Leo Brouwer Etude 1 is one of the first pieces that Neefa Van Der Schyff teacher taught me. It is also the first piece that I performed (very nervously) and a piece that I still play (now quite a bit less nervously :-).
It is an excellent piece for developing strength and control. Particularly for the right hand which the study specifically targets through the different dynamics. If you get the dynamic and speed right, it is an enjoyable piece for any audience.
This study is one of five studies contained in Leo Brouwer Etude Simples Volume1 which you can find at sheetmusicplus.com by clicking the link below. You'll see that they have a sample page from the Brouwer Etude Simples Vol 1 in the 'look inside' option. This sample page is of Etude 1, this study. So, if you're wanting to have a quick start this might be the way to go.
Etudes Simples - Volume 1Guitar Solo. Composed by Leo Brouwer (1939-). Editions Durand. 20th Century. Guitar solo single (no tablature). With standard guitar notation. 4 pages. Editions Durand #ME7997. Published by Editions Durand (HL.50562479).
You can also find the PDF of this study (and of the four other pieces usually published in Brouwer Etude Simples Vol 1) at scribd.com.
It is a rhythmic study providing the melody in the bass strings and the accompaniment on the open strings. The term ‘cantado el bajo’ in the score literally means the ‘singing the bass’. A useful strategy is to isolate the bass line melody and become familiar with this before adding the rhythmic component. It is VERY important to play it in a way that distinguishes the dynamic in the different sections.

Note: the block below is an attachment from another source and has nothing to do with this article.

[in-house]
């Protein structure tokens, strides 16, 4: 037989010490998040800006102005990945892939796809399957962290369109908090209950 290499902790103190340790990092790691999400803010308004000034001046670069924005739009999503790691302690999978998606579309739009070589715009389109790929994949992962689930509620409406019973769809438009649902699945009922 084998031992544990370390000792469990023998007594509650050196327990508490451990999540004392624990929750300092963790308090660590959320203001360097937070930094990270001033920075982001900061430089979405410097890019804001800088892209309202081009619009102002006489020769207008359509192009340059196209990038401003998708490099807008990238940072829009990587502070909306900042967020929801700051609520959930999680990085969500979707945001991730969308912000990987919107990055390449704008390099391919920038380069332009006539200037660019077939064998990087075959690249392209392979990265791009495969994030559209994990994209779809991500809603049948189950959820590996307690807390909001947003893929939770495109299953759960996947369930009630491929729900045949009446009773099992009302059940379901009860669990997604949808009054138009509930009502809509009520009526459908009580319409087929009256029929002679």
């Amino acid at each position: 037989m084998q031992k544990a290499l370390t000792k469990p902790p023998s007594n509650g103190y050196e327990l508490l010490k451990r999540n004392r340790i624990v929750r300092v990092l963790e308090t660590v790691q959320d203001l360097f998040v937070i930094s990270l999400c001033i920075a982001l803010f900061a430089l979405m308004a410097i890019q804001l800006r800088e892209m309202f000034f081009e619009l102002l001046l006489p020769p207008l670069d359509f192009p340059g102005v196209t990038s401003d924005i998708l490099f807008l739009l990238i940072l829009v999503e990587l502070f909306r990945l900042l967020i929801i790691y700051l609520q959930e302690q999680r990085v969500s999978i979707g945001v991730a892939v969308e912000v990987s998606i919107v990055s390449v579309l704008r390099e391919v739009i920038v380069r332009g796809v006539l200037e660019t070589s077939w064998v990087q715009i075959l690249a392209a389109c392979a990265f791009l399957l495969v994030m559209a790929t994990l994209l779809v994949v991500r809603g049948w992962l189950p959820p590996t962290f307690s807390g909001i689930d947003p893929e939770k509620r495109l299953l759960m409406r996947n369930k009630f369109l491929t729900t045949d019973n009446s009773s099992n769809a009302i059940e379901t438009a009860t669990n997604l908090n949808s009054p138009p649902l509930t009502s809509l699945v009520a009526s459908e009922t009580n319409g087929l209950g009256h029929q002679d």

This study has two goals :
The first is to bring out the melody with the right hand by using a rest stroke with the thumb (‘p’) on the bass strings and a free stroke with the ‘i-m’ fingers.
The second is to achieve the dynamic contrasts. Etude No.1 moves from ‘mf’ in the first bar to ‘pp’ in the third bar to ‘f’ in bar 5. The piece crescendos from bar 12, reaching its climatic moment in bar 15 - marcato emphasizes the need to perform these notes staccato and ff at an increased volume. While a ‘ritardando’ is not indicated, many players interpret it as such. The morendo (dying) in the last bar is often played higher up on the guitar bridge to accent the effect of dying away.
Here as inspiration is Raymond Lohengrin performing the first four of the Brouwer Etudes.
Also useful is this lesson by Sammy Gonzalez where he gives tips on finger placements and a few other helpful hints